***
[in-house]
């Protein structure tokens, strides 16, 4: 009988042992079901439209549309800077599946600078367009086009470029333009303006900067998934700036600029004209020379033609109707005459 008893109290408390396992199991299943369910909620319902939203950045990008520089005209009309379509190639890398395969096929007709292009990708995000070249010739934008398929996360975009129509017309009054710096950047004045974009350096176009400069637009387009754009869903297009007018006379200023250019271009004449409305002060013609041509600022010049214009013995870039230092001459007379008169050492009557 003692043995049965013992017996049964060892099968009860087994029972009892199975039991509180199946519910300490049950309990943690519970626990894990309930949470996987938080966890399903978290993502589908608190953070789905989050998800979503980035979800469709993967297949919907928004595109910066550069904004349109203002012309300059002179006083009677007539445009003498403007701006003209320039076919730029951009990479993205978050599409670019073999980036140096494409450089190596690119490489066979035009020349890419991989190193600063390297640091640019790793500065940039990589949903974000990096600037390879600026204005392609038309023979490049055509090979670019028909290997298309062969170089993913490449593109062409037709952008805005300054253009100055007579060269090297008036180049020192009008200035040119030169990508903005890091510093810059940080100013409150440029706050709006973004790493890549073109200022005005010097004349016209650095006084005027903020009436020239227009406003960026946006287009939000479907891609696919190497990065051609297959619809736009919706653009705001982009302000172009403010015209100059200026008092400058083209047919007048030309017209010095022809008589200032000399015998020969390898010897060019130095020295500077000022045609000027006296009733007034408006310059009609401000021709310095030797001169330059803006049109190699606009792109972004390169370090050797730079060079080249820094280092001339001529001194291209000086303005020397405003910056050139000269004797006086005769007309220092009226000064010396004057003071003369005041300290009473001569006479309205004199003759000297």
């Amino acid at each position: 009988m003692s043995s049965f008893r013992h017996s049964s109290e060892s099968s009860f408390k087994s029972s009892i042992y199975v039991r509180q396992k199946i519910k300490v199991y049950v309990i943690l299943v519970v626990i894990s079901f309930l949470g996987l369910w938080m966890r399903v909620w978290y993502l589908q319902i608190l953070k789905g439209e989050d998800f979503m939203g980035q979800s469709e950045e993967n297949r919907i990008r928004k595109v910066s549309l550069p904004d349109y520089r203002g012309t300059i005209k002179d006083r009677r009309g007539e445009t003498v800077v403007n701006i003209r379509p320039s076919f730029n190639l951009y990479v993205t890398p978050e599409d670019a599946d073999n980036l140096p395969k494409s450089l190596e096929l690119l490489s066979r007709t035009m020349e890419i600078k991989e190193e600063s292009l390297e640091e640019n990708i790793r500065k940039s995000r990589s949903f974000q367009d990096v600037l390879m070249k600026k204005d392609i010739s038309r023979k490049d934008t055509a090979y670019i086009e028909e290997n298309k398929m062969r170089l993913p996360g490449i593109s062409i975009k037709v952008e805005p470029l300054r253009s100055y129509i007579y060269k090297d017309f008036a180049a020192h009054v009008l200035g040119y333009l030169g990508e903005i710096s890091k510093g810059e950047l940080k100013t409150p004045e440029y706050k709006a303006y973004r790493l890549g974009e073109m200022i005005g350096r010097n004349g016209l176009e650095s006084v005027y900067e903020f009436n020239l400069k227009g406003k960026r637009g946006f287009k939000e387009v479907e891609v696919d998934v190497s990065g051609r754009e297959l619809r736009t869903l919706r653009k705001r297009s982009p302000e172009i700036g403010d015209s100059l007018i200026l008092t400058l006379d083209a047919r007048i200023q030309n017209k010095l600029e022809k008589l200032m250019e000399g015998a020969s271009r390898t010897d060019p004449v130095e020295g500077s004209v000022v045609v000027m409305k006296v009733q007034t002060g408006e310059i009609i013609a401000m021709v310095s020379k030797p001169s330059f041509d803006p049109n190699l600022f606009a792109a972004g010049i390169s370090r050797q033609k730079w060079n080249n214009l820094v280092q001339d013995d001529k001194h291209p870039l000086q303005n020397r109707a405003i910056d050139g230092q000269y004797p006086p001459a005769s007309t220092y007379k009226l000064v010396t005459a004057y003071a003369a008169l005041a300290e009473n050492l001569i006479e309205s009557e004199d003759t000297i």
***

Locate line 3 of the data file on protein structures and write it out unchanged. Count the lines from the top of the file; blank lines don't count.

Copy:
């Amino acid at each position: 009988m003692s043995s049965f008893r013992h017996s049964s109290e060892s099968s009860f408390k087994s029972s009892i042992y199975v039991r509180q396992k199946i519910k300490v199991y049950v309990i943690l299943v519970v626990i894990s079901f309930l949470g996987l369910w938080m966890r399903v909620w978290y993502l589908q319902i608190l953070k789905g439209e989050d998800f979503m939203g980035q979800s469709e950045e993967n297949r919907i990008r928004k595109v910066s549309l550069p904004d349109y520089r203002g012309t300059i005209k002179d006083r009677r009309g007539e445009t003498v800077v403007n701006i003209r379509p320039s076919f730029n190639l951009y990479v993205t890398p978050e599409d670019a599946d073999n980036l140096p395969k494409s450089l190596e096929l690119l490489s066979r007709t035009m020349e890419i600078k991989e190193e600063s292009l390297e640091e640019n990708i790793r500065k940039s995000r990589s949903f974000q367009d990096v600037l390879m070249k600026k204005d392609i010739s038309r023979k490049d934008t055509a090979y670019i086009e028909e290997n298309k398929m062969r170089l993913p996360g490449i593109s062409i975009k037709v952008e805005p470029l300054r253009s100055y129509i007579y060269k090297d017309f008036a180049a020192h009054v009008l200035g040119y333009l030169g990508e903005i710096s890091k510093g810059e950047l940080k100013t409150p004045e440029y706050k709006a303006y973004r790493l890549g974009e073109m200022i005005g350096r010097n004349g016209l176009e650095s006084v005027y900067e903020f009436n020239l400069k227009g406003k960026r637009g946006f287009k939000e387009v479907e891609v696919d998934v190497s990065g051609r754009e297959l619809r736009t869903l919706r653009k705001r297009s982009p302000e172009i700036g403010d015209s100059l007018i200026l008092t400058l006379d083209a047919r007048i200023q030309n017209k010095l600029e022809k008589l200032m250019e000399g015998a020969s271009r390898t010897d060019p004449v130095e020295g500077s004209v000022v045609v000027m409305k006296v009733q007034t002060g408006e310059i009609i013609a401000m021709v310095s020379k030797p001169s330059f041509d803006p049109n190699l600022f606009a792109a972004g010049i390169s370090r050797q033609k730079w060079n080249n214009l820094v280092q001339d013995d001529k001194h291209p870039l000086q303005n020397r109707a405003i910056d050139g230092q000269y004797p006086p001459a005769s007309t220092y007379k009226l000064v010396t005459a004057y003071a003369a008169l005041a300290e009473n050492l001569i006479e309205s009557e004199d003759t000297i």